What’s really interesting is that as fewer people take the Air Force seriously, it seems to up its demands. AP:

The Air Force isn’t alone in wanting more money, but its appetite is far greater than the other military branches. Shortly after President Bush submitted his defense plan for the 2009 budget year, which begins Oct. 1, each service outlined for Congress what it felt was left out. The Air Force’s “wish list” totaled $18.8 billion, almost twice as much as the other three services combined.

“There’s no justification for it. Period. End of story,” said Gordon Adams, a former Clinton administration budget official who specializes in defense issues. “Until someone constrains these budget requests, the hunger for more will charge ahead unchecked.”

The intriguing thing about this is the resentment it seems to be stirring. The Navy is also requesting weapon systems that have no direct utility in Afghanistan or Iraq, but apparently it either has a better PR department or a better sense of when and when not to push. It can’t help that the Air Force has decided to treat the Army and Navy as enemies in the procurement battle, or that the USAF has been, well, quite blunt in the demands that it’s making. After General Bruce Carlson publicly stated that the Air Force wanted 380 F-22s (double the current fleet projection), SecDef Gates slapped him down pretty hard.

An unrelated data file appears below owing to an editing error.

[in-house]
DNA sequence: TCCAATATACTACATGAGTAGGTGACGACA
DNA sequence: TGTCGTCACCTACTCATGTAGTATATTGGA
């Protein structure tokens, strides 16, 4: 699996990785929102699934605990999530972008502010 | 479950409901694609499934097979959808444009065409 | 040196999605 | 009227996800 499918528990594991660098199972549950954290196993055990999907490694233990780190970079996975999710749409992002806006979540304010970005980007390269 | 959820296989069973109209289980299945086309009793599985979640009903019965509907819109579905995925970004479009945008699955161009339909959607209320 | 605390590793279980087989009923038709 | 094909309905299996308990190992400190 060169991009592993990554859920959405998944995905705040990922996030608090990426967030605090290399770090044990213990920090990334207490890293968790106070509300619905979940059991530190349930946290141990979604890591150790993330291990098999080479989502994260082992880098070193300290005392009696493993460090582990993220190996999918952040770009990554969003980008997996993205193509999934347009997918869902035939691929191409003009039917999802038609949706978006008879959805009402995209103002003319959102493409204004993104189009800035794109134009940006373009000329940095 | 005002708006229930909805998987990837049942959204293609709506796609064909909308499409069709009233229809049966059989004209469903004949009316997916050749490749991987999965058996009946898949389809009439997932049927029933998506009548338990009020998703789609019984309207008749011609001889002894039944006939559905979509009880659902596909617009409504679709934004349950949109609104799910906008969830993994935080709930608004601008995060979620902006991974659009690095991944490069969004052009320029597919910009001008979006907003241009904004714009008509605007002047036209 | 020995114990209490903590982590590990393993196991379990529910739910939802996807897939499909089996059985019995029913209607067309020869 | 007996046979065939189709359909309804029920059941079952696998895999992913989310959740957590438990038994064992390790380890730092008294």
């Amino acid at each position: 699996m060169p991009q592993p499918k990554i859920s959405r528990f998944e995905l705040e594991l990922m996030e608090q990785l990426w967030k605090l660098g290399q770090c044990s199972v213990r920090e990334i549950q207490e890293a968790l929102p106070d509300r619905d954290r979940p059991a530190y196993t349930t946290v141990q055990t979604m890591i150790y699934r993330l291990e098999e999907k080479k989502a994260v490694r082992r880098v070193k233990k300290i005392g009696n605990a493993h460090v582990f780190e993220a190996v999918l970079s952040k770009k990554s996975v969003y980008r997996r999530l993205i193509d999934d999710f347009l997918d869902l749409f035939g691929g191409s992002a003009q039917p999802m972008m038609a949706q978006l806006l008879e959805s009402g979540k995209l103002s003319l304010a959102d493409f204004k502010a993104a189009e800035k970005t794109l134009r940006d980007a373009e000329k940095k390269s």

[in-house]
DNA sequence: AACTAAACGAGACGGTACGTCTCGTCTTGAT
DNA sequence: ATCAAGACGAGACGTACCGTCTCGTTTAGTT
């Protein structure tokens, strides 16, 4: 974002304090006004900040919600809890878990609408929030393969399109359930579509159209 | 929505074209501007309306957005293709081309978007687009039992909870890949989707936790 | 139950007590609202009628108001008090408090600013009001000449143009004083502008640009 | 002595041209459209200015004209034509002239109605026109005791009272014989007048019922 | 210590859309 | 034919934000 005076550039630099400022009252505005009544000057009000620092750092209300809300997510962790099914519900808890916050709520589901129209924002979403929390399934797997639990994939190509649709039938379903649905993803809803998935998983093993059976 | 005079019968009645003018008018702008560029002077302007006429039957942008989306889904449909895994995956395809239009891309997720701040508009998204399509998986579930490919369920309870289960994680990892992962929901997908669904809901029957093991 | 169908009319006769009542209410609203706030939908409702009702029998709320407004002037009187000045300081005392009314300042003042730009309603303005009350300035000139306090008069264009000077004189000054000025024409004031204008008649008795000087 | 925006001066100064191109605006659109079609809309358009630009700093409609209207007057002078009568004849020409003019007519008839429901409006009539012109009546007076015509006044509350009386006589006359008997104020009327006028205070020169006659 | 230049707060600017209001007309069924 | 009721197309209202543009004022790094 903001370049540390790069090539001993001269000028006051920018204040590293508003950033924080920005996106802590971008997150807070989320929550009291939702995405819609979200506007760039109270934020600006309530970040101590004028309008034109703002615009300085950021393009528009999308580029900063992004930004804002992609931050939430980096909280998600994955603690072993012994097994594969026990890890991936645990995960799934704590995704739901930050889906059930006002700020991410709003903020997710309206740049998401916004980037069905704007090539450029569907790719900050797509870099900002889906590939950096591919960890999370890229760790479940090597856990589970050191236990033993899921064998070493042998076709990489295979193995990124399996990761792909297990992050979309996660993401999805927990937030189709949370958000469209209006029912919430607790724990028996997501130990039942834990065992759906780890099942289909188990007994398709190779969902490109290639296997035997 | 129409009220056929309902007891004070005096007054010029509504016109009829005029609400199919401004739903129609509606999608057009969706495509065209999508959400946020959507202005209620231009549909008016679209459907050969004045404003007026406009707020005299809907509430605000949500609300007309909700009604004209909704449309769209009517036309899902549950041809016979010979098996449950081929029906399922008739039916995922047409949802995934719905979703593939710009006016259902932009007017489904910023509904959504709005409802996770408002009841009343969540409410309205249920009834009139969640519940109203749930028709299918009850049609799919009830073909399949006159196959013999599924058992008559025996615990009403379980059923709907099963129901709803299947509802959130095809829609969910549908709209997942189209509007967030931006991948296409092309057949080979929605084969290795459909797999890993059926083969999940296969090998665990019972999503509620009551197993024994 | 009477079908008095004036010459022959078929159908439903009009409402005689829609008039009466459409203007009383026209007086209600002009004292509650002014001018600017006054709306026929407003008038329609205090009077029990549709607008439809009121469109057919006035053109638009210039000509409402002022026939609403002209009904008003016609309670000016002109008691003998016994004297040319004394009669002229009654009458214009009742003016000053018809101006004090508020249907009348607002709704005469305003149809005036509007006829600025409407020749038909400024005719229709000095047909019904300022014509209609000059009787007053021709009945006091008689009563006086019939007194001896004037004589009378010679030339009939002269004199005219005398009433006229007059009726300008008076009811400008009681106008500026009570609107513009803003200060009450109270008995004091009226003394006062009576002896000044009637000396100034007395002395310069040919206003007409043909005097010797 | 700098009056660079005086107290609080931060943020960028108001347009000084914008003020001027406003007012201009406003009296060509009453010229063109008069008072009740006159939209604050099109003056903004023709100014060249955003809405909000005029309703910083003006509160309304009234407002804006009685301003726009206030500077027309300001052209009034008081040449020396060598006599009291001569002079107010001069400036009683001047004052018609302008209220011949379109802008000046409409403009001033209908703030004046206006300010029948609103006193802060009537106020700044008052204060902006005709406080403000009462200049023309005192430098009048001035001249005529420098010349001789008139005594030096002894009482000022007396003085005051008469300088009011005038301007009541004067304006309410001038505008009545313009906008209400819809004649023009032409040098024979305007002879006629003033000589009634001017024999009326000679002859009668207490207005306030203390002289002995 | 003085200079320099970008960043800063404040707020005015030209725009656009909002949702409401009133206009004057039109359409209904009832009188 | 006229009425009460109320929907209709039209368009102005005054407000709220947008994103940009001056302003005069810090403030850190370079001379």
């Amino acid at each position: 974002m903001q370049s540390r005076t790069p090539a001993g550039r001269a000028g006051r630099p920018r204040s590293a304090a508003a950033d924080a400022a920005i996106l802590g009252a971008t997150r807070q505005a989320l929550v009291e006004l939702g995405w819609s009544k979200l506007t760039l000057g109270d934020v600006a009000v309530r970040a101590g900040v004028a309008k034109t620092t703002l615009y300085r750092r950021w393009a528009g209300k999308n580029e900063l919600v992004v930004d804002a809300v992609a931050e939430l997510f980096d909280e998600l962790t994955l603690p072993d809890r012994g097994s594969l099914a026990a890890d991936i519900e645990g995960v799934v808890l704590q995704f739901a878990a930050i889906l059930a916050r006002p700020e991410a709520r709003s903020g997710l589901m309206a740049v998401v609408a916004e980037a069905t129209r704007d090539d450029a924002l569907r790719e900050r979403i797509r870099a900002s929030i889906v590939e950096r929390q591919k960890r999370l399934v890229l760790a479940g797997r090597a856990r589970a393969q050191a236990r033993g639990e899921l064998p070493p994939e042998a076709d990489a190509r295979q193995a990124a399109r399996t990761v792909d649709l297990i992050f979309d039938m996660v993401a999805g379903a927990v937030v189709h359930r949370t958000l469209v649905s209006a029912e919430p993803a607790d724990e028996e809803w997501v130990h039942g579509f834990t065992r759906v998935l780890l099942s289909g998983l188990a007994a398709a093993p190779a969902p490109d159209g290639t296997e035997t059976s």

All of General Dunlap’s claims regarding the critical role of the Air Force in counterinsurgency can’t change the fact that it’s not a service built for the kind of war we’re fighting now. Moreover, the jobs that the Air Force is being asked to do now (ground support, transport, etc.) are things that it has bitterly resisted doing at every opportunity. Whereas the Navy has done a lot of good work on laying a theoretical and doctrinal foundation for its continued prominence, the Air Force seems capable only of clawing at the other two services.

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Lousy Miscegenating Communists

[ 14 ] February 20, 2008 |

Skemono has a fine post on the communism-miscegenation connection. A taste:

In 1957 the Citizens’ Council serialized a “Manual for Southerners” which included this bit of rhetoric:

Our most famous Americans have believed in segregation. Do you think they did not go to heaven because Race-Mixers had not made them integrate? The people of the United States have always practiced Segregation. And their preachers did not believe they were sinful. Why is it suddenly sinful for us Americans to want to keep Segregation? If God believed in pure races, can’t we believe in pure races, too? Or should we believe the Communist Race-Mixers? They do not believe in God at all.